Energy. Environment. Economy.

Four Townships Say They’re Still Owed Impact Fee Money

Susan Phillips / StateImpact Pennsylvania

The Robinson Township Municipal building in Washington County. Robinson Township is a plaintiff in a case to overturn local zoning restrictions in Act 13. The township's share of the impact fee has been withheld.

Four Pennsylvania townships that have had their impact fee payments withheld say the Public Utility Commission has no right to deny them the money authorized by the state’s new drilling law. Those same four municipalities have sued to have aspects of the new law, Act 13, overturned. A state appeals court ruled in their favor, saying the provision of Act 13 that denies local municipalities from passing their own zoning rules regarding drilling activity, is unconstitutional. The state has appealed that decision to the Supreme Court. The New York Times has more:

The townships — Cecil, Robinson, South Fayette and Mount Pleasant — are scheduled to receive a combined $986,000 that could be used for projects like road repair, sewer construction or inspection of gas facilities.

But the Pennsylvania Public Utility Commission, which administers the impact fee, said it was withholding payment to the townships until it resolved five “requests for review” that were filed by four local landowners and by Range Resources, a Texas drilling company that has been active in Pennsylvania.

Jennifer Kocher, a commission spokeswoman, said the payments were not being held because of the legal case.

“This has nothing to do with the pending court proceedings but rather the proceedings before the P.U.C. where local residents and producers have requested a review of the municipalities’ ordinances,” Ms. Kocher wrote in an e-mail.

Under the new drilling law, the PUC is charged with deciding whether or not local zoning ordinances comply with state law. If not, then impact fee money can be withheld.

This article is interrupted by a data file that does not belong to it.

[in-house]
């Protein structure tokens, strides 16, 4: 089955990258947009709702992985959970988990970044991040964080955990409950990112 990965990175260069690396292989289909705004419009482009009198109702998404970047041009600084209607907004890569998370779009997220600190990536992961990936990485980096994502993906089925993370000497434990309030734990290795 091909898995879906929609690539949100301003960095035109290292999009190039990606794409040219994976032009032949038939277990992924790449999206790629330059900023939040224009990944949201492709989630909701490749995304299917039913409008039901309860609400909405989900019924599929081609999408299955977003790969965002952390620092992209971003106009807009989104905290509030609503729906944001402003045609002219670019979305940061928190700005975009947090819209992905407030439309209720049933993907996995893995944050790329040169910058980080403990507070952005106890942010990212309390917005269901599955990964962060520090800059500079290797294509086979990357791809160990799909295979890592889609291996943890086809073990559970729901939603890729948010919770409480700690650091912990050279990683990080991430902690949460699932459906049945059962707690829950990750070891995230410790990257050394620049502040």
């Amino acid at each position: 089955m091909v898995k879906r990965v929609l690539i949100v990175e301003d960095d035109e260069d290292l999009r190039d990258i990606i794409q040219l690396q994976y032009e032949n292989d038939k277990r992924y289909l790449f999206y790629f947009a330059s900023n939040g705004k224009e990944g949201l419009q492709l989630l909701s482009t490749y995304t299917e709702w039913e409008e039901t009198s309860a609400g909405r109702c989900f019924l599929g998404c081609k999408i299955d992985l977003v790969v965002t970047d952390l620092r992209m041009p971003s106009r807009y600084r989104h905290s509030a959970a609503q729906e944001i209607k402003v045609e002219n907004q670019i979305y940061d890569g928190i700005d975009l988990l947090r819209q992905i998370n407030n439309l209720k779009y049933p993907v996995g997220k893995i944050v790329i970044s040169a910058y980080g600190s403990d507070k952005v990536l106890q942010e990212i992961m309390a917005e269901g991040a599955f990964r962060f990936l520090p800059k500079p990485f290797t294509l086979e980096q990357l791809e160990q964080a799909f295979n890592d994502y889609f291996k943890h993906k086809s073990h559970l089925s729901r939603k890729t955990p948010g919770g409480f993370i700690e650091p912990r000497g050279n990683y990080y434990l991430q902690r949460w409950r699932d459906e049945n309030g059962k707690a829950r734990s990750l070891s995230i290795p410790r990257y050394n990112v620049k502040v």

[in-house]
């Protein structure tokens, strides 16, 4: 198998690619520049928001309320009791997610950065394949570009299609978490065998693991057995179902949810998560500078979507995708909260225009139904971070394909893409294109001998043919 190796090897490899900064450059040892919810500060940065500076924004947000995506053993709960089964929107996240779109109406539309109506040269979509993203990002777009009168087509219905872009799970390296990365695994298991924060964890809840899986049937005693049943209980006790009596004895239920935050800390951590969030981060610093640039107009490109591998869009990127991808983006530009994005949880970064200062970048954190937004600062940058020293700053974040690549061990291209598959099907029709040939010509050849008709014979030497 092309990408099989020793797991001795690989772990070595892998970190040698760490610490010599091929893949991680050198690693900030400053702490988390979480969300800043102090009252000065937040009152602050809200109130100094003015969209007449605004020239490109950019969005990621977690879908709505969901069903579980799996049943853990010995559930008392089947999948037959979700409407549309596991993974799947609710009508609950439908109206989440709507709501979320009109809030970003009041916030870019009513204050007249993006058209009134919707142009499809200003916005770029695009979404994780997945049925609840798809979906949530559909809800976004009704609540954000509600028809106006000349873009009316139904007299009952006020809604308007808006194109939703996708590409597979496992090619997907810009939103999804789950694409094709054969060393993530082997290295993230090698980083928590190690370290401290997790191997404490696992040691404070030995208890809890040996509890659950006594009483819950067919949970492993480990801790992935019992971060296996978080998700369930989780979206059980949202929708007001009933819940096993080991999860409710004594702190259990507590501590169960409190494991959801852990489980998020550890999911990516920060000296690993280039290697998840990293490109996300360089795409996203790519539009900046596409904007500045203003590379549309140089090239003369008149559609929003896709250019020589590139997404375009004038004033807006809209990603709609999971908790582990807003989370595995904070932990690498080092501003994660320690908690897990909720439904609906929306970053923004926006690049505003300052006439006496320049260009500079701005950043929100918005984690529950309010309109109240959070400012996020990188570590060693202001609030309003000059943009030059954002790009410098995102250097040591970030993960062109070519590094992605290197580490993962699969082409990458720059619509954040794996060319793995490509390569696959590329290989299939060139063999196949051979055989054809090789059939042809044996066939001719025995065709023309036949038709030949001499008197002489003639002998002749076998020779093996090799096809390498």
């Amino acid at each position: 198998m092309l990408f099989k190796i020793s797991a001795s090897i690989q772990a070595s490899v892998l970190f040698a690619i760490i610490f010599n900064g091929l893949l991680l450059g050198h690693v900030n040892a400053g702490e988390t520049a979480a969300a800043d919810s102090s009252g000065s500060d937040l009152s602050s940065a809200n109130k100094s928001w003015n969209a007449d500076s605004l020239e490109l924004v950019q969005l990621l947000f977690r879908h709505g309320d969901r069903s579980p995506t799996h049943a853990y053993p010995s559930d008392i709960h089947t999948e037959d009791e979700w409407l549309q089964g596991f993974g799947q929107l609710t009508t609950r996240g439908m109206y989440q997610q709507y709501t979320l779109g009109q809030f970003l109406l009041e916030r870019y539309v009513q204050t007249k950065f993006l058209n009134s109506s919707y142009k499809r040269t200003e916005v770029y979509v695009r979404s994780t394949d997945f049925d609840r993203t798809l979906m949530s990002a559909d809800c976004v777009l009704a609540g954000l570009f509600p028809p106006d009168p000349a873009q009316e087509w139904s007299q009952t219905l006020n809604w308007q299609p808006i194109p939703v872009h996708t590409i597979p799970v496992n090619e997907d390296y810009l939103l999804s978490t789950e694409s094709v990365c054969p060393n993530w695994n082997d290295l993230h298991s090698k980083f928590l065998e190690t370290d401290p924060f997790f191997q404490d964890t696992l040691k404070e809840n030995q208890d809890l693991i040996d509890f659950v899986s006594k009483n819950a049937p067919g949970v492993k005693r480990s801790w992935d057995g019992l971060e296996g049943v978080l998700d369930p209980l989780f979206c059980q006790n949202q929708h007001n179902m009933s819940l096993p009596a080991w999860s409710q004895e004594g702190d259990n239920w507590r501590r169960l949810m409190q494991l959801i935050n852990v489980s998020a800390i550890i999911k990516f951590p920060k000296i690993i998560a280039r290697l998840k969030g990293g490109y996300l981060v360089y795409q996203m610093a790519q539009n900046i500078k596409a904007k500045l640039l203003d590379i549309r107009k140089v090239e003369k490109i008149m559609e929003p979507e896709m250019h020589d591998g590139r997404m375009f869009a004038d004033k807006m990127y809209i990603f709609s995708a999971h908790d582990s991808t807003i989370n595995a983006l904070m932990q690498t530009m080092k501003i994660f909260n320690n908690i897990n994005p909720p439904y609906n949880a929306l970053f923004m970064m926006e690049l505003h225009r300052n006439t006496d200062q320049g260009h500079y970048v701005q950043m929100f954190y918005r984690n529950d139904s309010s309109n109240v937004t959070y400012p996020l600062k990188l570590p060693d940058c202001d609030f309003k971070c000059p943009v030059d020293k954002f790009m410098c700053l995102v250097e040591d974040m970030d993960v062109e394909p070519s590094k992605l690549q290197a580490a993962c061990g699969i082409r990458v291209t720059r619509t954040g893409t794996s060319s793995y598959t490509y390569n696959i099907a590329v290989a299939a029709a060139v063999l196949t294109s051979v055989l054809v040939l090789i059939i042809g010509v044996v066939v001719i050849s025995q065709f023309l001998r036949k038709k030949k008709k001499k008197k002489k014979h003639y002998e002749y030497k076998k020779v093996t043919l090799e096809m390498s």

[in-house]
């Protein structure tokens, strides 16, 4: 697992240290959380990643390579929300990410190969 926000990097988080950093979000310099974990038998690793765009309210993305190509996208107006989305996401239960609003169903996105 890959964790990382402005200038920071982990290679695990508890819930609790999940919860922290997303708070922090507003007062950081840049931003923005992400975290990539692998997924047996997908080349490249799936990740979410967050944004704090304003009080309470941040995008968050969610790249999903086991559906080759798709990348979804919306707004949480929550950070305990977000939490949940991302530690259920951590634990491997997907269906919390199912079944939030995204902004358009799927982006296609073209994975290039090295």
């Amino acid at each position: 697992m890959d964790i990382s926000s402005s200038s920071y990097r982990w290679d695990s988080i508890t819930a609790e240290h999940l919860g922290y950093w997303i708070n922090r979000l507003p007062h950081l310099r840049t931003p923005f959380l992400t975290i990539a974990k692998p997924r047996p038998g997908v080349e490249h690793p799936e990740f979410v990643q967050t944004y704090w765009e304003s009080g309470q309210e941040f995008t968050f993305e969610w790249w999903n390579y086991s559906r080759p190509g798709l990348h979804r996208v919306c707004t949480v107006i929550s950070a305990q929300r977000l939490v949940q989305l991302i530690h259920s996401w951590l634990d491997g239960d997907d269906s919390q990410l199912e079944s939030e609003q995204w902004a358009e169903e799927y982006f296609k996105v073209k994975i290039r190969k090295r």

• grla

    Pardon me, but if the portion of the law requiring the towns to change their zoning laws has been found unconstitutional, how can the state even hear a challenge to the disbursement of the towns’ share of the drilling impact fees when the challenge is based on the towns’ failure to change their zoning laws so as to comply with the very requirement that was declared unconstitutional? If a law is unconstitutional, it cannot be enforced by the state or by anyone else and there would appear to be no legal basis for this challenge. Further, by challenging the towns’ rights to immediately receive their respective shares of the fund on the grounds that the towns have failed to comply with an unconstitutional (and hence unenforceable) provision of the law, aren’t the challengers engaging in an abuse of process that might actually entitle the towns to recover damages from the challengers? When you consider that the towns have thus far not even denied any drilling permits, this whole situation just appears to be a case of the drilling industry playing hardball in an attempt to destroy everyone who doesn’t want to give them complete control over everyone and everything in sight.

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